Remember to find forums that are well-moderated, where people can only post high-quality, non-bias answers. You can also consult the managers, or people in your company who have experience with the culture of the country, to receive insights. If need to, you can find a cross-cultural consultant who has a deep understanding of the local people.
There are a lot of cultural dimensions to consider. Each cultural difference requires a different approach.
You don’t necessarily have to learn all of the differences from the beginning. Learning from practice is a much better way to do it. However, you still need to pinpoint one or two crucial cultural dimensions that you find to be the most different from your culture or the most important for your next negotiation. For example, you can examine the language aspect, or the way hierarchy is structured there.
Language is already a gap in itself. However, culture can be conveyed through language. In highly hierarchical cultures, proper use of language is a way to pay respect to the superiors. Unlike individualistic societies, highly hierarchical societies have a lot of ways to address someone. Different pronouns are used for different rankings on the social ladder. Misuse of these words can make the conversations awkward, or straight-up offensive.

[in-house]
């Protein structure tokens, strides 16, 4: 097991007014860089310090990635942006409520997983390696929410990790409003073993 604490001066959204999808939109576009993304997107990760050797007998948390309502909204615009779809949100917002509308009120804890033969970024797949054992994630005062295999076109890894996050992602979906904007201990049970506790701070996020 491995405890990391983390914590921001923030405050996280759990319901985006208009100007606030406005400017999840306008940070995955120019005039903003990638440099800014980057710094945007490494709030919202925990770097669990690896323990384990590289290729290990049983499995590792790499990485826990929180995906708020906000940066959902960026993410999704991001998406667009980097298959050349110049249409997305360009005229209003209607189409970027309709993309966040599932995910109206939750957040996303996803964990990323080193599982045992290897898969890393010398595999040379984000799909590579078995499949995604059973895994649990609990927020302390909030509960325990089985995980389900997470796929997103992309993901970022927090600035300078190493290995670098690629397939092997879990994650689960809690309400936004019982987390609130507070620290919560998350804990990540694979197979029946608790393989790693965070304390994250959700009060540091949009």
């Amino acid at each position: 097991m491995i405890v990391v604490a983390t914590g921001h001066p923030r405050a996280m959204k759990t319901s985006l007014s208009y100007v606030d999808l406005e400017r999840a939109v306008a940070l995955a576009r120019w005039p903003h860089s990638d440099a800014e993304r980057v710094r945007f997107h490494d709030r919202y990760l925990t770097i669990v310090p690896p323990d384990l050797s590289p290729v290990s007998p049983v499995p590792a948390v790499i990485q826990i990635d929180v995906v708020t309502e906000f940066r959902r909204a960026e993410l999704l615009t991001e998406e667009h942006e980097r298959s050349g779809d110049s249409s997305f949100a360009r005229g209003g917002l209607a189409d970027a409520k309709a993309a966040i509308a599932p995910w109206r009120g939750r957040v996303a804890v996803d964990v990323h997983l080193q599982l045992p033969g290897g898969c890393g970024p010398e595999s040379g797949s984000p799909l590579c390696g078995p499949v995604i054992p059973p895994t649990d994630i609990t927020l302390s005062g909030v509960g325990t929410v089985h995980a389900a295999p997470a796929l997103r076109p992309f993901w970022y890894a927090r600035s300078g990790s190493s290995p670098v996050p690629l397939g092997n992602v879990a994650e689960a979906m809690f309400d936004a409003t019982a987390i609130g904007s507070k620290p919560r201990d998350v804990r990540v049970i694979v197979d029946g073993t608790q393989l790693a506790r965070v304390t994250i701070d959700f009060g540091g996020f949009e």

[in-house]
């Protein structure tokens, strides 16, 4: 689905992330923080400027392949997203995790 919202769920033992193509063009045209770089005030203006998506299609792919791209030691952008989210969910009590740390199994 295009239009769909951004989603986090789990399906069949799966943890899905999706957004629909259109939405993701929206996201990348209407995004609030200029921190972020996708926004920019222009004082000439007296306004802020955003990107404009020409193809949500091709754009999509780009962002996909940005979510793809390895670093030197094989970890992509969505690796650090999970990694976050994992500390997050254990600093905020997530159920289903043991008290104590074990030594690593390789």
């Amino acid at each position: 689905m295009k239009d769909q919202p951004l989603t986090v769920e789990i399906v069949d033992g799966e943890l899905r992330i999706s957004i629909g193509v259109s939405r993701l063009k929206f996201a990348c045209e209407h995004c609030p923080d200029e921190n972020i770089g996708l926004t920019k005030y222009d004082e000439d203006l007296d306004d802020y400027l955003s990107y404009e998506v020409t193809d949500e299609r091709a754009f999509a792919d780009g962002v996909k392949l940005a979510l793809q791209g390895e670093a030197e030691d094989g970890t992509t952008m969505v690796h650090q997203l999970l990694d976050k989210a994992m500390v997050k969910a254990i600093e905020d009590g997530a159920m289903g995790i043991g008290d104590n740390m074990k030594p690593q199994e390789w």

Mistranslation can be unexpectedly offensive, too. One hilarious example is when an Iranian razor company used the brand name “Tiz” for its razor products. When it expands to Qatar, the word “Tiz” turns out to be offensive. In Arabic, the word “Tiz” means “buttock”, which is not at all a beautiful word. Nobody wants to use a brand that is associated with such an image. As a result, the company fails in Qatar – a highly potential market.
In a negotiation or other business situations, these mishaps can totally happen. The consequences can range from embarrassment to loss of trust and reputation. We tend to think in and translate from our native language when speaking. However, the same expression may have a lot of different meanings in different languages. If not careful, we may use words that are considered offensive in foreign cultures, although it has a completely normal meaning in our culture.
Eastern and Latino cultures have a stronger sense of hierarchy. The further eastwards, the stronger and stricter the system of hierarchy is. However, there is almost no hierarchy in Western countries. Western countries see everyone as equals, and people treat even their boss and leaders in the same way they would do to their coworkers. People from Eastern countries, on the other hand, can be looked down upon, even ostracized, if they dared to show disrespect to their superiors.